Failure? Mitigate the Effects

It’s Friday night and I’m ready to drive to Berkeley for dinner and theater. I get cash from the ATM; return to my car, turn the key in the ignition and nothing. I mean nothing. No sound. After three attempts to start, I proceeded to mitigate. First, I called my friend whom I was meeting in Berkeley to say I can’t make it. Even if my car starts, I don’t trust it to travel the 40 miles and not leave me stranded in Berkeley at midnight.

Call completed. Try to start the car again. Nothing. Next step, call another friend for rescue and look for my roadside assistance card from Infiniti. And so went my plans for a nice evening to a night that involved: roadside assistance operator, a tow truck, bad sushi, 15 hours of self-induced stress and $895 for labor and a new starter.

The point is that I had to declare my planned evening a failure, which was out of my hands, and start to mitigate quickly. Otherwise, I’d still be in the parking lot cranking on the ignition. Don’t get me wrong. There was a moment of denial when the roadside assistance guy said to me, “You know. Turning the key harder in the ignition isn’t going to make the car start.” Knowing with a previous vehicle I had actually broken the key off in the ignition without actually getting it to start up, I conceded his point.

It reminded me of how further damage can result when trying to fix something or a situation in a panic that has clearly failed. And if you let people know in time, while not an ideal situation, everyone can prepare and put into motion their contingency plans. In business, if there is an issue, tell people. You have a hard drive crash or, as I did earlier this year, lose all your data to Crypto Locker, let people know as soon as possible that things will be delayed so they can do what they need to stem the damages on their end. On Friday night, my friend had time to call someone else so that her night wasn’t completely ruined.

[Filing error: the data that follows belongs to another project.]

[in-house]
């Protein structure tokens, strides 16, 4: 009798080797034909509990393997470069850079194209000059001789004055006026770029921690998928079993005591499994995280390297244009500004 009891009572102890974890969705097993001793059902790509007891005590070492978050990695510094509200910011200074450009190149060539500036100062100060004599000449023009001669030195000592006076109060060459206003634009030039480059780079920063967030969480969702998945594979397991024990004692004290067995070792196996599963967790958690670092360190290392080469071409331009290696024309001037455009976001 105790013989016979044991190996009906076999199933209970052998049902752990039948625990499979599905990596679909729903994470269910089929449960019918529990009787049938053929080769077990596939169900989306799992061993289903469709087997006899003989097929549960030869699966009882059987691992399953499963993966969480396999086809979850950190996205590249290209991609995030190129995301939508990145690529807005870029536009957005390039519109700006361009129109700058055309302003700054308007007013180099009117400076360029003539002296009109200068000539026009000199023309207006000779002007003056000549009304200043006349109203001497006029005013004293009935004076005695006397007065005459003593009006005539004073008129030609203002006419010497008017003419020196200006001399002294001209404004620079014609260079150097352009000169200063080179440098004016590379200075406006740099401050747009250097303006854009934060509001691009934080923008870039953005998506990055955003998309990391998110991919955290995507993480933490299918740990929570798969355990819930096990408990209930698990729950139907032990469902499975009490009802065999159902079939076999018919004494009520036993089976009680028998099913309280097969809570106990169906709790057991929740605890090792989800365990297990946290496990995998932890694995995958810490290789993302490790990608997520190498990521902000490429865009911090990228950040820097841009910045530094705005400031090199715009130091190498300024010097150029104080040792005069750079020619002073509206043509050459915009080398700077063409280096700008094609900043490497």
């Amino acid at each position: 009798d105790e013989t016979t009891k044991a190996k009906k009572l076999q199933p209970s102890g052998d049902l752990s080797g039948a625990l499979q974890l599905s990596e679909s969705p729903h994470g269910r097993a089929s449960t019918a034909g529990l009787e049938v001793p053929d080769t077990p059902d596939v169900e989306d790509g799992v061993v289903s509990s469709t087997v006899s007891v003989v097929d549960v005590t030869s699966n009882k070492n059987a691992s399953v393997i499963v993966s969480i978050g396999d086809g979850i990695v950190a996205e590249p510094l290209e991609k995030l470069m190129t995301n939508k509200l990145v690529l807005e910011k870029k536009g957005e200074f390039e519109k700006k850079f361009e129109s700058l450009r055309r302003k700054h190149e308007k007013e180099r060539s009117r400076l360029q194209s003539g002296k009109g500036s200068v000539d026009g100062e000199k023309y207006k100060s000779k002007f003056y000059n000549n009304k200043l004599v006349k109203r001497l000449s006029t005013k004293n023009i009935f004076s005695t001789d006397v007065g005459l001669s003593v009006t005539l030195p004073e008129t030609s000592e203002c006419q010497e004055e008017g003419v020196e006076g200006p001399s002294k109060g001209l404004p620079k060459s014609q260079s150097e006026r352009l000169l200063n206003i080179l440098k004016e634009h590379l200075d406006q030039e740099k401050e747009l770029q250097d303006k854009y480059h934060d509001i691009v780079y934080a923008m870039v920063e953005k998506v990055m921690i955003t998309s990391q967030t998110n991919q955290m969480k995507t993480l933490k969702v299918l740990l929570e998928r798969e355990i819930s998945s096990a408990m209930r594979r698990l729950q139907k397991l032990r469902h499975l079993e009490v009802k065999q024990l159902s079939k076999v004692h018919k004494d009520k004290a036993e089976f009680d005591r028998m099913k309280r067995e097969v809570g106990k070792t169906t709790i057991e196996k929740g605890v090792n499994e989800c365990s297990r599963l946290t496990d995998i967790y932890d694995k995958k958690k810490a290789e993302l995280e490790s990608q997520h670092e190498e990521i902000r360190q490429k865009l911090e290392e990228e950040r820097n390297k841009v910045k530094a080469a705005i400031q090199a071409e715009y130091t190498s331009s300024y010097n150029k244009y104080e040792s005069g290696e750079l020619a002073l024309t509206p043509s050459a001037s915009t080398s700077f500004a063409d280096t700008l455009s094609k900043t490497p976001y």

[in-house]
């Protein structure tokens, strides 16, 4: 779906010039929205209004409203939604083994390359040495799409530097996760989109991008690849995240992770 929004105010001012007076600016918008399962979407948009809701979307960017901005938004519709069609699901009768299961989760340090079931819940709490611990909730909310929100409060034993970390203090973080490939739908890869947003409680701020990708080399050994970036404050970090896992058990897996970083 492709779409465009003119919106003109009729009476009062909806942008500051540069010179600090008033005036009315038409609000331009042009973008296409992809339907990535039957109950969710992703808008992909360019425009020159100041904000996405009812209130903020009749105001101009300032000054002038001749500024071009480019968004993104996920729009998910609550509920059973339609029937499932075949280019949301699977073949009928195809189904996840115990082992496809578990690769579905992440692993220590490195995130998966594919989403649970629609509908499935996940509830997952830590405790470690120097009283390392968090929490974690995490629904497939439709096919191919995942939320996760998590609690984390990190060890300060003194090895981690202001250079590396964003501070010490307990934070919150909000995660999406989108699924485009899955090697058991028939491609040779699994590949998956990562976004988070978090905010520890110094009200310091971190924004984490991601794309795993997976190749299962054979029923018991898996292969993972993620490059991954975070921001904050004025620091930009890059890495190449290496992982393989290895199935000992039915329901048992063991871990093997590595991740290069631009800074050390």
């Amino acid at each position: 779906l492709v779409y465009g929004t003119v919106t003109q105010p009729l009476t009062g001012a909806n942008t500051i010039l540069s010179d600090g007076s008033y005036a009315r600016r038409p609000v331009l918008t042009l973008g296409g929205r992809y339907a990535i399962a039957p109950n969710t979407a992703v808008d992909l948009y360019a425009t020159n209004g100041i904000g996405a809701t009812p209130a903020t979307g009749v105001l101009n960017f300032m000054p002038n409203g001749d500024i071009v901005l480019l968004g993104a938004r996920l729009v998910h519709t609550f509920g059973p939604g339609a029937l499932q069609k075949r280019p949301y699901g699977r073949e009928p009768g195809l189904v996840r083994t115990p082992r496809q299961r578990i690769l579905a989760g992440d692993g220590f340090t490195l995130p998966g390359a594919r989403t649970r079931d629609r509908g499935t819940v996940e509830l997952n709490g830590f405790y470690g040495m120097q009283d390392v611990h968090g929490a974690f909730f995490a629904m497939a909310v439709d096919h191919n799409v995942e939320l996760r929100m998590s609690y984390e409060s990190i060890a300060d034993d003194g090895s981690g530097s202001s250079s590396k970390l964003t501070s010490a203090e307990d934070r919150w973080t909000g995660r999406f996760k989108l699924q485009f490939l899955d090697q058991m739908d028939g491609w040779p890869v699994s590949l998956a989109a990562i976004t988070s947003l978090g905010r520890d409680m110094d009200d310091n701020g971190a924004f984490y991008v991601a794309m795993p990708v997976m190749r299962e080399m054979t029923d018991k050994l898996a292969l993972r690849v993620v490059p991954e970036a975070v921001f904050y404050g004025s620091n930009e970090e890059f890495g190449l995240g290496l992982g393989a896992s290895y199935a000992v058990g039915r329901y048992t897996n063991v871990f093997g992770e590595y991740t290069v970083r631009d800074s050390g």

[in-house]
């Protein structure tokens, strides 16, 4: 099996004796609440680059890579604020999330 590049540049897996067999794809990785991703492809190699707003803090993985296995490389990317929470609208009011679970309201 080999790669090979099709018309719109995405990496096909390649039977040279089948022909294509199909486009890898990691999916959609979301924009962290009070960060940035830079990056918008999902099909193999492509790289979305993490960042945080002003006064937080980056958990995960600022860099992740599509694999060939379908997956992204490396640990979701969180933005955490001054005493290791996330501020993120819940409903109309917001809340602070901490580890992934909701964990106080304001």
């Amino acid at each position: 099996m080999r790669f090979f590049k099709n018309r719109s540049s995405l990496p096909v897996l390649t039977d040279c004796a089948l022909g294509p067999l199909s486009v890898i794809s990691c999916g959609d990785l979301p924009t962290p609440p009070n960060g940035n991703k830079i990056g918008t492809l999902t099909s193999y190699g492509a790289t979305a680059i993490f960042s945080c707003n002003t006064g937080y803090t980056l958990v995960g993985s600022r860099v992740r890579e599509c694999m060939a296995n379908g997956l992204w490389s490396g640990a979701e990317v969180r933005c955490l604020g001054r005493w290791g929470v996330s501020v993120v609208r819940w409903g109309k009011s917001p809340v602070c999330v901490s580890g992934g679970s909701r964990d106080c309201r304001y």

When something is broken and not working, while you may be surprised by it and hoping something will miraculously work, the rest of us are looking at you a little sideways thinking, “Move on. It ain’t working B.O.O.”(Basically Oblivious to the Obvious). The same way you see someone trying to ride a bike with the chain off, you have to know when it’s just not going to happen and start mitigating.

Let’s understand wishes and hopes. While you may try a few things and hope something will work, don’t leave the rest of wishing you had told us sooner. Things happen, just acknowledge it. In failure, keep calm and carry Om.



P.S. Hope you have a Happy Birthday CDOT! You will not get a birthday card from me on Monday because I failed to mail it. Your Sister, same as she ever was.

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